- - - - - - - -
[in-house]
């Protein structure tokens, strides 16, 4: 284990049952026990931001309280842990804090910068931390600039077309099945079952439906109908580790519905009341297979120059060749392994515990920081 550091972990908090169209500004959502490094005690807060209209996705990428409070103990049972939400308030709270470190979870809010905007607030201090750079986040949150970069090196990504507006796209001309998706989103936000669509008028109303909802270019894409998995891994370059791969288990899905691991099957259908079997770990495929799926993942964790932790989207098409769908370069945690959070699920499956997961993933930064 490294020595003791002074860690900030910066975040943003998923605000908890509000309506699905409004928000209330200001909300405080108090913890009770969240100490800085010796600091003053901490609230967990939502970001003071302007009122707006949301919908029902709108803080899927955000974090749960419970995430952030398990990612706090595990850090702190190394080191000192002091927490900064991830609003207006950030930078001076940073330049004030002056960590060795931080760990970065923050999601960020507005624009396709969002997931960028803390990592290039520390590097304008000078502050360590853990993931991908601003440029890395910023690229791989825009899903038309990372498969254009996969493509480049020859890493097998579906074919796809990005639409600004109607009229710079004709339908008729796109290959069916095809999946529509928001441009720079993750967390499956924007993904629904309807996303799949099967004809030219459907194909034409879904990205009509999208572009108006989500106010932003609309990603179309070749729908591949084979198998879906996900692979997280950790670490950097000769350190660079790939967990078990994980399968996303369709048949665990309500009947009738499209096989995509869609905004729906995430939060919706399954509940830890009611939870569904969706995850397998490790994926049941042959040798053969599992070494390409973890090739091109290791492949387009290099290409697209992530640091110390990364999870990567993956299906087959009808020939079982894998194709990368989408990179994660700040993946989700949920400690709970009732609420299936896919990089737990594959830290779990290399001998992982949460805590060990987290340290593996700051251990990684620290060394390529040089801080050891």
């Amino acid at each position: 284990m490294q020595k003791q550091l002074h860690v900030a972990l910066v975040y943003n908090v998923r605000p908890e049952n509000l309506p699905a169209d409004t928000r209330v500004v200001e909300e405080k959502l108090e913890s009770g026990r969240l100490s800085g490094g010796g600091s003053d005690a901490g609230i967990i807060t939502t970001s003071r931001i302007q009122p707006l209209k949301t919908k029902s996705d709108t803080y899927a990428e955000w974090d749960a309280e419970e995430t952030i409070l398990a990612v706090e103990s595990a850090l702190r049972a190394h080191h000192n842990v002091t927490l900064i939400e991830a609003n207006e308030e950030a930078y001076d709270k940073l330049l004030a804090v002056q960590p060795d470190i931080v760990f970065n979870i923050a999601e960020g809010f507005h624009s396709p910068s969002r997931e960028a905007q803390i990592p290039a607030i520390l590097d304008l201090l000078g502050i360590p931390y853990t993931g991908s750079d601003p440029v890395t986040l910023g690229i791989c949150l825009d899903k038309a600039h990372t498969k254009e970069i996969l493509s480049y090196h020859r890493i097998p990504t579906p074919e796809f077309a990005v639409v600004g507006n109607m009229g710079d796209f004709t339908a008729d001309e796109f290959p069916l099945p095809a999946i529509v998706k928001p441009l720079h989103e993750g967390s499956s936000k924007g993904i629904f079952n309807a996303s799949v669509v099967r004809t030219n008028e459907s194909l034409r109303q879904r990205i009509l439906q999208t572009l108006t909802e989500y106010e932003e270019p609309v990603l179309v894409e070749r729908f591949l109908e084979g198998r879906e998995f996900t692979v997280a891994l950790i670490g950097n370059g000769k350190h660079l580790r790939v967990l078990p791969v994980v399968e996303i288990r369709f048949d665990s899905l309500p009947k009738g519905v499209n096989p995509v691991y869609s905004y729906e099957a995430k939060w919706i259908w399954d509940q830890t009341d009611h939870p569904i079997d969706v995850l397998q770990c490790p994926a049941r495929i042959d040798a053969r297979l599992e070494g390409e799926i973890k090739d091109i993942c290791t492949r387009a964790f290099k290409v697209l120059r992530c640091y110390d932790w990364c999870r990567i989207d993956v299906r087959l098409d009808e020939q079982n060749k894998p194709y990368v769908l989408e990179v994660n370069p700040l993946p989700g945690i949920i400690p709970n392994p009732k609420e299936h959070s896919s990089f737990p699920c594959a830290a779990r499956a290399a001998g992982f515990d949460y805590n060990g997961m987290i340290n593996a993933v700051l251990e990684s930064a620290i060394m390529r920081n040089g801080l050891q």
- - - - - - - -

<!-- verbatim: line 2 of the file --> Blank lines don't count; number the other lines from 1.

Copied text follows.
């Protein structure tokens, strides 16, 4: 284990049952026990931001309280842990804090910068931390600039077309099945079952439906109908580790519905009341297979120059060749392994515990920081 550091972990908090169209500004959502490094005690807060209209996705990428409070103990049972939400308030709270470190979870809010905007607030201090750079986040949150970069090196990504507006796209001309998706989103936000669509008028109303909802270019894409998995891994370059791969288990899905691991099957259908079997770990495929799926993942964790932790989207098409769908370069945690959070699920499956997961993933930064 490294020595003791002074860690900030910066975040943003998923605000908890509000309506699905409004928000209330200001909300405080108090913890009770969240100490800085010796600091003053901490609230967990939502970001003071302007009122707006949301919908029902709108803080899927955000974090749960419970995430952030398990990612706090595990850090702190190394080191000192002091927490900064991830609003207006950030930078001076940073330049004030002056960590060795931080760990970065923050999601960020507005624009396709969002997931960028803390990592290039520390590097304008000078502050360590853990993931991908601003440029890395910023690229791989825009899903038309990372498969254009996969493509480049020859890493097998579906074919796809990005639409600004109607009229710079004709339908008729796109290959069916095809999946529509928001441009720079993750967390499956924007993904629904309807996303799949099967004809030219459907194909034409879904990205009509999208572009108006989500106010932003609309990603179309070749729908591949084979198998879906996900692979997280950790670490950097000769350190660079790939967990078990994980399968996303369709048949665990309500009947009738499209096989995509869609905004729906995430939060919706399954509940830890009611939870569904969706995850397998490790994926049941042959040798053969599992070494390409973890090739091109290791492949387009290099290409697209992530640091110390990364999870990567993956299906087959009808020939079982894998194709990368989408990179994660700040993946989700949920400690709970009732609420299936896919990089737990594959830290779990290399001998992982949460805590060990987290340290593996700051251990990684620290060394390529040089801080050891």